My work centers around observation and documentation. I love drawing people, food, and the things I encounter in the world, and I hope this comes across whether you are looking at one of my sketchbook spreads, painted vignettes, or carefully researched narratives. Much of my recent work could be categorized as visual or comics journalism, a term for nonfiction narrative work based on current issues (sometimes captured in real time). I am drawn to this approach because it feels like an act of preservation, of capturing a specific place and moment in time — and in doing so, hopefully gaining a deeper understanding of different viewpoints and circumstances. I also love connecting with and learning about other people, and visual journalism is conducive to doing that.

But I’m not just interested in nonfiction-based work. Cultural identity and humans’ impact on the planet are both meaningful topics of interest that I’ve been trying to explore using different methods and tools. I think it’s valuable to work on developing a strong, consistent voice as an illustrator; but exploration and play are equally (if not more) important.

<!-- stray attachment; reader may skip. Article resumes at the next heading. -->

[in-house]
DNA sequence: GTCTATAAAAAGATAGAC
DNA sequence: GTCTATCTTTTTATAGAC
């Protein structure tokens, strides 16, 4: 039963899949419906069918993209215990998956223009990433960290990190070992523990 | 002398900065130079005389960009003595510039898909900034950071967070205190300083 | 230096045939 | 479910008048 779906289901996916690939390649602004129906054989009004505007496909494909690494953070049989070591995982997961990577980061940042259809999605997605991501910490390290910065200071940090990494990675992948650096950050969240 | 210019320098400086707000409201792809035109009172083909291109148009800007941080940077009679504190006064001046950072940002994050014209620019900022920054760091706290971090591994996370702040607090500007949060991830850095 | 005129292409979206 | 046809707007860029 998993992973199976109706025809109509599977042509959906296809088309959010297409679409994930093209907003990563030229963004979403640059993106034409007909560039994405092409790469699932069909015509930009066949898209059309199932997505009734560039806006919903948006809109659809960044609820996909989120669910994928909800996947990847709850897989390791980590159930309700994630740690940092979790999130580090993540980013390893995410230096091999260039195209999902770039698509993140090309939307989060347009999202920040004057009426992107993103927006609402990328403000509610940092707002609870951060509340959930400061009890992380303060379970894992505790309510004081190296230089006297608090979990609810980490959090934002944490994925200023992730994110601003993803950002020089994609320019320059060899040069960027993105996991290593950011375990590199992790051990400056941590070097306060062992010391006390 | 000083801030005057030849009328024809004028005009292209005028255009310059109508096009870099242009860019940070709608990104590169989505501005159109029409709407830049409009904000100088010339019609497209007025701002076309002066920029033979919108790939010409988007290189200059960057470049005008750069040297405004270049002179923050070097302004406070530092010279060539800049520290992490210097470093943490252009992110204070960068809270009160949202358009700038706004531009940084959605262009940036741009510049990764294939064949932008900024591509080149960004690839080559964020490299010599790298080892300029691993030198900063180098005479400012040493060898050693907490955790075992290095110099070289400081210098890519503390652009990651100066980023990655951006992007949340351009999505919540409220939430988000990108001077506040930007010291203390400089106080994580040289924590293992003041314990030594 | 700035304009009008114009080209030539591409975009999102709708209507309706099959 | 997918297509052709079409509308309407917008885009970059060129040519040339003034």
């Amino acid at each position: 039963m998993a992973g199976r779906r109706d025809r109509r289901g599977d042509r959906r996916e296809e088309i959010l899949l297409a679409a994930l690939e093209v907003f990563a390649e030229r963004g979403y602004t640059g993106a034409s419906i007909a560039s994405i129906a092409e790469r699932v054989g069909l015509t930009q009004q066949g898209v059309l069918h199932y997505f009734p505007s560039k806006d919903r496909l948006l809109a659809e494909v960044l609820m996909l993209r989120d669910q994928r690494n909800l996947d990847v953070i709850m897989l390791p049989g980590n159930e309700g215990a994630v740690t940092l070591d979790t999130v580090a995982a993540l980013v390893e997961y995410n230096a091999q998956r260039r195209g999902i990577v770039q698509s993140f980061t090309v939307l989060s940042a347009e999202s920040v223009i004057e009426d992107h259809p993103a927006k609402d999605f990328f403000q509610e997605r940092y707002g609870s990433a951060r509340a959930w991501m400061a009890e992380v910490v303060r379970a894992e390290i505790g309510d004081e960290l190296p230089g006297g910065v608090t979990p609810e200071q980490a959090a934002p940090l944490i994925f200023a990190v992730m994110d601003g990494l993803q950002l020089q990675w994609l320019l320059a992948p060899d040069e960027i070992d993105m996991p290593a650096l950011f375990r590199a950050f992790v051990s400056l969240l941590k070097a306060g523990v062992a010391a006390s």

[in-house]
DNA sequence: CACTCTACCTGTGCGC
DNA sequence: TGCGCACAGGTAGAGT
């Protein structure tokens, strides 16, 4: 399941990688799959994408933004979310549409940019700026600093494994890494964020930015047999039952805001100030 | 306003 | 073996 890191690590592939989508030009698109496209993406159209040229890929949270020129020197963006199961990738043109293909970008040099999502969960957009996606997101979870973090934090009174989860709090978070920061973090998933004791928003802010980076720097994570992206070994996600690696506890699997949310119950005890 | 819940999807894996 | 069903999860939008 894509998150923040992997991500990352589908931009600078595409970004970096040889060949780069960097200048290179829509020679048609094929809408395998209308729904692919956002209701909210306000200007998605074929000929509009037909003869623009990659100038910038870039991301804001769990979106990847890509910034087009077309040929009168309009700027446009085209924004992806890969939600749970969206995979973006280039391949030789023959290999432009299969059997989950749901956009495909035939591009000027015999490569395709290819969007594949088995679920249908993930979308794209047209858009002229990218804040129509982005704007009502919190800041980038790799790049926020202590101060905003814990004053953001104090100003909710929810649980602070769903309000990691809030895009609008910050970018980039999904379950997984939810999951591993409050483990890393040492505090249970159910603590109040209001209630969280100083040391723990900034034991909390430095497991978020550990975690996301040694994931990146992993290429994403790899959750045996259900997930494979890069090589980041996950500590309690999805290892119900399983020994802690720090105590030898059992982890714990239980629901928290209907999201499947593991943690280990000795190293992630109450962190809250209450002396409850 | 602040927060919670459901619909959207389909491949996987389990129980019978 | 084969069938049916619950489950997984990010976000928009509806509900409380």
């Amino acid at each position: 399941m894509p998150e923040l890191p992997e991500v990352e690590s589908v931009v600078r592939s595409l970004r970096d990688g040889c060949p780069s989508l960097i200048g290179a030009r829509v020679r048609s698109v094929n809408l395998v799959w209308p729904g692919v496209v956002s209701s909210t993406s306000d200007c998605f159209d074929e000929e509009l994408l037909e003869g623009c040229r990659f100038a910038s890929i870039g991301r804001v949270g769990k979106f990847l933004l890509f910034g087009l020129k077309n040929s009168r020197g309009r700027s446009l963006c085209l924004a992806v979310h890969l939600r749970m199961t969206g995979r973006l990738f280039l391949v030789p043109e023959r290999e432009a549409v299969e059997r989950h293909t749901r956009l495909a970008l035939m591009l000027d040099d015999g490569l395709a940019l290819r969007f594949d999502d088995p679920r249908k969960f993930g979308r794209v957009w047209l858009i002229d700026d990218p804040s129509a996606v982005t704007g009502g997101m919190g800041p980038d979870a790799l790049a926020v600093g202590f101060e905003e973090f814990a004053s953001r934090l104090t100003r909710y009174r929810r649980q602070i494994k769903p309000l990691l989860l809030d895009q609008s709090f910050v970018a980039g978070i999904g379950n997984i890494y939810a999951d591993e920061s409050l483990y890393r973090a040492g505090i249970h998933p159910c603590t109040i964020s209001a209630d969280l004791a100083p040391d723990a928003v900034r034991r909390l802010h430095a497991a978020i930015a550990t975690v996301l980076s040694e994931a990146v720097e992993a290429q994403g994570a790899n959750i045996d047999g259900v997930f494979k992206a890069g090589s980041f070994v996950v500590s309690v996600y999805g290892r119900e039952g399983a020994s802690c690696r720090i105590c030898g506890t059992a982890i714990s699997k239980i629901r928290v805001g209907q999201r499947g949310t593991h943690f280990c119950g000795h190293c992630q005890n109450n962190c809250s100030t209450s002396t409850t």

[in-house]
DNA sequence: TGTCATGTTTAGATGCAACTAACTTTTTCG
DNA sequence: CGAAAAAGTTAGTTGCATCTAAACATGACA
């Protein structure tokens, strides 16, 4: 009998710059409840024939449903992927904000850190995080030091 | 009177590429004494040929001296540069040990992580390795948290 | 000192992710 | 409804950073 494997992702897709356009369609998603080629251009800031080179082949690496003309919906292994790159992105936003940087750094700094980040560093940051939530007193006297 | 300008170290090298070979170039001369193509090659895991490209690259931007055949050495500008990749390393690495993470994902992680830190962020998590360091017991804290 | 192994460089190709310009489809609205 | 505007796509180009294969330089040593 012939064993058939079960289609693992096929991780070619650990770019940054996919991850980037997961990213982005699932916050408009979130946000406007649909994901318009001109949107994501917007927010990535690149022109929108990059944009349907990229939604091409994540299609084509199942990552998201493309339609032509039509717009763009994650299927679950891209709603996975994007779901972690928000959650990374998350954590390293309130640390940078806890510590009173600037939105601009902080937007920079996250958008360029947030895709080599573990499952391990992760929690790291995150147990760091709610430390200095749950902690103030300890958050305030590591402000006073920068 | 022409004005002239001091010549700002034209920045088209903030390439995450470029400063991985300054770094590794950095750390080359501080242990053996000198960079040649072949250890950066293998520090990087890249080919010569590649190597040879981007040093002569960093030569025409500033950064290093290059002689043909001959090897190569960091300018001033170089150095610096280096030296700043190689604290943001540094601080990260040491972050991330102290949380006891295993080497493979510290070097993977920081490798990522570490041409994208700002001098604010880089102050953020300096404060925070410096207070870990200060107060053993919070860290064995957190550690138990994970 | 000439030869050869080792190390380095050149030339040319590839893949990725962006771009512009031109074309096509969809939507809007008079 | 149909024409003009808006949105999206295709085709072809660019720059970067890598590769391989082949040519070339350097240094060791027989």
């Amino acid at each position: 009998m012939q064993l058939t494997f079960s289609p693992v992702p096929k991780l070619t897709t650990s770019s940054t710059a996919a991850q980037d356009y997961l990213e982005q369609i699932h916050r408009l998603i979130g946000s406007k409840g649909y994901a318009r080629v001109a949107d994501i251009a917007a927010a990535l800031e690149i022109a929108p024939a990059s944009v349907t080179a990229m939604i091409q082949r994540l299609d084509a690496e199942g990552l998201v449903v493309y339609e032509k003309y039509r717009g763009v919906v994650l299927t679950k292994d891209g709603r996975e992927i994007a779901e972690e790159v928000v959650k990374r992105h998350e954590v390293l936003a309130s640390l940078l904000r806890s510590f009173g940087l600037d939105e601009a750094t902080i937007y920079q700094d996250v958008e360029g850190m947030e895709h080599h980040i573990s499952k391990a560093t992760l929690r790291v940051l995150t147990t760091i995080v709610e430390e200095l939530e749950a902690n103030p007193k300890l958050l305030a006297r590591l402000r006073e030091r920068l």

One lesson I’ve learned, though it may sound cliché, is to let authenticity be your guide. Focus on the core of what you’re trying to communicate first, and try not to get caught up in what style, medium, trends, etc. you might use. In other words, the “how” will become more obvious if you know and mean what you are saying, and it will resonate with others. Also, there is rarely just one solution to any problem, so if you don’t end up liking what you make, use the experience as a data point and move forward. I think it can be really powerful to not only appreciate but embrace the so-called failures, detours, and experiences that have led you to the present moment, because they all matter. Be kind to yourself.

If you had a friend visiting you, what are some of the local spots you’d want to take them around to?

I am currently based in Baltimore, Maryland, colloquially known as “Charm City.” And despite the challenges the city faces, it really is a charming place. Here are some of the top things I’d want to share with a good friend visiting town:

  • The American Visionary Art Museum (AVAM). It’s an amazing hub for outsider art, automatons, kinetic sculptures, and more. In the spring, the AVAM holds the Kinetic Sculpture Race, which is a mindblowing blend of engineering, artistry, and athleticism. In the summer, the AVAM screens outdoor movies on nearby Federal Hill, which is also a great place to catch a sunset view of downtown and the Inner Harbor.